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Crimson Shore by Douglas Preston, Lincoln Child


A secret chamber.
A mysterious shipwreck.
A murder in the desolate salt marshes.
A seemingly straightforward private case turns out to be much more complicated-and sinister-than Special Agent A.X.L. Pendergast ever could have anticipated.
Pendergast, together with his ward Constance Greene, travels to the quaint seaside village of Exmouth, Massachusetts, to investigate the theft of a priceless wine collection. But inside the wine cellar, they find something considerably more disturbing: a bricked-up niche that once held a crumbling skeleton.
Pendergast and Constance soon learn that Exmouth is a town with a very dark and troubled history, and this skeleton may be only the first hint of an ancient transgression, kept secret all these years. But they will discover that the sins of the past are still very much alive. Local legend holds that during the 1692 witch trials in Salem, the real witches escaped, fleeing north to Exmouth and settling deep in the surrounding salt marshes, where they continued to practice their wicked arts.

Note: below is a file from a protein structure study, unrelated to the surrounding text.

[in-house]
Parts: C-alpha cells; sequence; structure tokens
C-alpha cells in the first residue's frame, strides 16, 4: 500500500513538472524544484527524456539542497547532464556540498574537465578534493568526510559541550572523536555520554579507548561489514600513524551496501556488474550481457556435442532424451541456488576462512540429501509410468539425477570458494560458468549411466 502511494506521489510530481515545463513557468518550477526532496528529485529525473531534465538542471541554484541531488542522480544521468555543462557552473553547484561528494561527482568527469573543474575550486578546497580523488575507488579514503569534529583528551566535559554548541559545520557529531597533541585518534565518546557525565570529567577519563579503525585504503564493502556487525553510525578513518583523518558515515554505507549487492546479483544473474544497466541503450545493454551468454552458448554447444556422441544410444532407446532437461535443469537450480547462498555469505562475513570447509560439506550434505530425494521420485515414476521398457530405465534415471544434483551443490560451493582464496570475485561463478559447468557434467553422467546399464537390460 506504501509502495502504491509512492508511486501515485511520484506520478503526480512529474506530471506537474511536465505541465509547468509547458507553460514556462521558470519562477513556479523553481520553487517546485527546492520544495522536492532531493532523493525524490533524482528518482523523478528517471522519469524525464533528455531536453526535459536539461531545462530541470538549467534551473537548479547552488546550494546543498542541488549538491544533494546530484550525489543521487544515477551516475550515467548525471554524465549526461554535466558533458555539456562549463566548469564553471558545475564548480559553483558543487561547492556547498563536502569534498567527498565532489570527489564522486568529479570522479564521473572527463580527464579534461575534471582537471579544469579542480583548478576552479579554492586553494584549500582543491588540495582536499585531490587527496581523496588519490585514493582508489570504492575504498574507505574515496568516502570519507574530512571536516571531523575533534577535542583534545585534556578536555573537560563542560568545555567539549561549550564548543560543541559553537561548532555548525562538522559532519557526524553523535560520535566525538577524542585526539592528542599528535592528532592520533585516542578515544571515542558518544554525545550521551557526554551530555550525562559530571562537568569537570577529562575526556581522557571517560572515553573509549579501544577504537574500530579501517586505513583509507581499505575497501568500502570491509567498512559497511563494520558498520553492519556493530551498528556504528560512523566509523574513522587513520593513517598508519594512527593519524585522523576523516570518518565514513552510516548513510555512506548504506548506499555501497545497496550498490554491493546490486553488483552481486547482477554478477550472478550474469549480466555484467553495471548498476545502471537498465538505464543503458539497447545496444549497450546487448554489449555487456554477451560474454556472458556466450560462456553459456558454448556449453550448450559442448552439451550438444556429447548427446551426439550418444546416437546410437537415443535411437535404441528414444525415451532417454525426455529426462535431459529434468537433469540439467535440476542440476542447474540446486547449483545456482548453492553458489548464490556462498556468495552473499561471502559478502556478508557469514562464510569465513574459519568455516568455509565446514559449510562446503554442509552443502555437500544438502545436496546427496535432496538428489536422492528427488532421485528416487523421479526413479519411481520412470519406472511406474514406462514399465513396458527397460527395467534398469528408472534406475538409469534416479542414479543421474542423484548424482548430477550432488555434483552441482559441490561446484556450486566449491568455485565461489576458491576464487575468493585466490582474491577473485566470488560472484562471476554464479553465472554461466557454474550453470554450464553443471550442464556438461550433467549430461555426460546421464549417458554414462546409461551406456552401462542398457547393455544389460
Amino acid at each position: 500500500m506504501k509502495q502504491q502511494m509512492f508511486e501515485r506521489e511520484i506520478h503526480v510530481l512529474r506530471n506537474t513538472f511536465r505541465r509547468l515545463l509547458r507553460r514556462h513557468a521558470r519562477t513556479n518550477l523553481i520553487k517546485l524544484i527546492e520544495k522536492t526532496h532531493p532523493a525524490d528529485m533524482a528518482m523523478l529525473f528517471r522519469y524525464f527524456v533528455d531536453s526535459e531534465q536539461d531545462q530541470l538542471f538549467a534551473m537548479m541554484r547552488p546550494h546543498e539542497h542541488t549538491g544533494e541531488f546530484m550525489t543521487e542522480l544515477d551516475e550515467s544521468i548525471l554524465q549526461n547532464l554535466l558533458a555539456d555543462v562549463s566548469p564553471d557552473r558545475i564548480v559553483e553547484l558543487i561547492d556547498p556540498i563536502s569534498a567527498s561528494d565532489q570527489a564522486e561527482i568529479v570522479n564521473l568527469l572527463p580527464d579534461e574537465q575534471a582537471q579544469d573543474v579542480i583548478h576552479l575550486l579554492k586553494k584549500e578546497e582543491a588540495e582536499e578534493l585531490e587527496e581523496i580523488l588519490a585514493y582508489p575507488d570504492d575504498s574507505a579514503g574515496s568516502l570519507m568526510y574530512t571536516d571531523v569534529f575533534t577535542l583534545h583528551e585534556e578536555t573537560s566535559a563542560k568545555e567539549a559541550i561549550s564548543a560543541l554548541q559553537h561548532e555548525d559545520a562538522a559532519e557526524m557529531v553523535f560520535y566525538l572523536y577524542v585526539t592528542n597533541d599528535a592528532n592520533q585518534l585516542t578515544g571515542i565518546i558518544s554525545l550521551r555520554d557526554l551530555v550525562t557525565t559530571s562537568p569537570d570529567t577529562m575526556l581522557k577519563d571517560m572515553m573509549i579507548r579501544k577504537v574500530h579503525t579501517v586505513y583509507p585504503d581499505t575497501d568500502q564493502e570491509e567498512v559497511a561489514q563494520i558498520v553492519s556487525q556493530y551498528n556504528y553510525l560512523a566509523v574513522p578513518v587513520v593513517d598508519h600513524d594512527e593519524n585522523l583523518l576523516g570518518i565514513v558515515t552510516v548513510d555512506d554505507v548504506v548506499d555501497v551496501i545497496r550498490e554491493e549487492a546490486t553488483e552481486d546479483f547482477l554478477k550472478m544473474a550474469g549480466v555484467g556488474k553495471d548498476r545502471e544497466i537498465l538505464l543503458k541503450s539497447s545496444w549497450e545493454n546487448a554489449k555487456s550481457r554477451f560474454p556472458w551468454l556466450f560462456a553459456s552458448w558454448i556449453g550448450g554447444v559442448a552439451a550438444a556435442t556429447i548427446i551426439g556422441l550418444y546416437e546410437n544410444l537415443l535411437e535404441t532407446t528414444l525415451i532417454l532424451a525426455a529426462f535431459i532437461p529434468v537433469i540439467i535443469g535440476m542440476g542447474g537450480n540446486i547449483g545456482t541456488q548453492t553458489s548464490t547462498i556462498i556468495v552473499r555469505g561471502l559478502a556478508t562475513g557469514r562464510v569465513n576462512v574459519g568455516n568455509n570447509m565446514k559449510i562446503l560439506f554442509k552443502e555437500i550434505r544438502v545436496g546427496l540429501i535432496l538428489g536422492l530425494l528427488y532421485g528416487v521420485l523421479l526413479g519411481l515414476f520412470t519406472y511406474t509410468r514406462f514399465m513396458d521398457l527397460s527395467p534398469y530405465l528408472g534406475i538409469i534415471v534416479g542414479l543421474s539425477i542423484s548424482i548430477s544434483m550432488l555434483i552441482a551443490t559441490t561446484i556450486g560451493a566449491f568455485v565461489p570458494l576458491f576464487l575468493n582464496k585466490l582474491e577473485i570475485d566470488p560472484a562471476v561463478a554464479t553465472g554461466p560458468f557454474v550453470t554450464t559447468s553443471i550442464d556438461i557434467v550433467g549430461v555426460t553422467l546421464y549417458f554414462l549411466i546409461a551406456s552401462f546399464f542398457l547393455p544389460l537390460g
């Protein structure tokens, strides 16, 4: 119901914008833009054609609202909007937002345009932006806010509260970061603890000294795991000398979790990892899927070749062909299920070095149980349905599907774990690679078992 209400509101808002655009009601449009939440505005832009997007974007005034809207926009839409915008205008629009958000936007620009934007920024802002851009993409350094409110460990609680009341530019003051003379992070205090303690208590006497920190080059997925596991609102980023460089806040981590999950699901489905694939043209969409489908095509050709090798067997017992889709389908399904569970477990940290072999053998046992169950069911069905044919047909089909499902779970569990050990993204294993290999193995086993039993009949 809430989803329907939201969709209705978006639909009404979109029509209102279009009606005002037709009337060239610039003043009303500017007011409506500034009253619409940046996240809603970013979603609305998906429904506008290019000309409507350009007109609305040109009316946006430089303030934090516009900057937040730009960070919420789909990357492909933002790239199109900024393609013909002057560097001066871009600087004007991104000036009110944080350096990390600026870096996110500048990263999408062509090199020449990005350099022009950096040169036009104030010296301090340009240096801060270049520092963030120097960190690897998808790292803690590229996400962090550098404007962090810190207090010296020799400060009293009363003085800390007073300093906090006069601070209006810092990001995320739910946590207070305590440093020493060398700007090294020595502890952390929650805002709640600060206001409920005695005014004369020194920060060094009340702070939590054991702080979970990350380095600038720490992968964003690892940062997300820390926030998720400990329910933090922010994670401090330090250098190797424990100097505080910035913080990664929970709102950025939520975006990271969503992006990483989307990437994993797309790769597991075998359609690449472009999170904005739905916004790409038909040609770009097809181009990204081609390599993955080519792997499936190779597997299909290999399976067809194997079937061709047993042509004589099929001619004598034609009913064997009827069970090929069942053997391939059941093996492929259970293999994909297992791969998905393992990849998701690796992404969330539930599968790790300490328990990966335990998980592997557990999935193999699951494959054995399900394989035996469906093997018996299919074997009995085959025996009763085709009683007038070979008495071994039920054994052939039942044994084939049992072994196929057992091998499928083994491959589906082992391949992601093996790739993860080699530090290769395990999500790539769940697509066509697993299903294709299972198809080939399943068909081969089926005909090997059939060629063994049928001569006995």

Then, a murdered corpse turns up in the marshes. The only clue is a series of mysterious carvings. Could these demonic symbols bear some relation to the ancient witches’ colony, long believed to be abandoned?
A terrible evil lurks beneath the surface of this sleepy seaside town-one with deep roots in Exmouth’s grim history. And it may be that Constance, with her own troubled past, is the only one who truly comprehends the awful danger that she, Pendergast, and the residents of Exmouth must face . . .


Bones will speak, the marshes will speak, relics of the past, legends and mystical things, all things will go arie .
A mystery of the caliber that you would expect penned by the duo Child and Preston with the main protagonist, the very unique FBI special agent, Pendergast centre stage of a gothic landscape and a gothic mystery tale in all the sense of the word.
Something that started as a simple case of a mystery behind a stolen expensive wine, losses all its simplicity with mysterious goings on, “something else going on in the town of Exmouth, something dark, strange, beyond ratiocination,”  with things from past, including: covens, a disappearing ship, ancient carvings, and a lighthouse.
There is plenty to keep you reading.
The story reads with great pace, visceral and with fine details and at the same time easy reading prose, not laden with too much cerebral stalling in the pace.
The authors have dealt an exquisite meal to savour and the wine taste will stay long after the dessert in your mouth to mull over.



Reviewed by Lou Pendergrast on 01 November 2015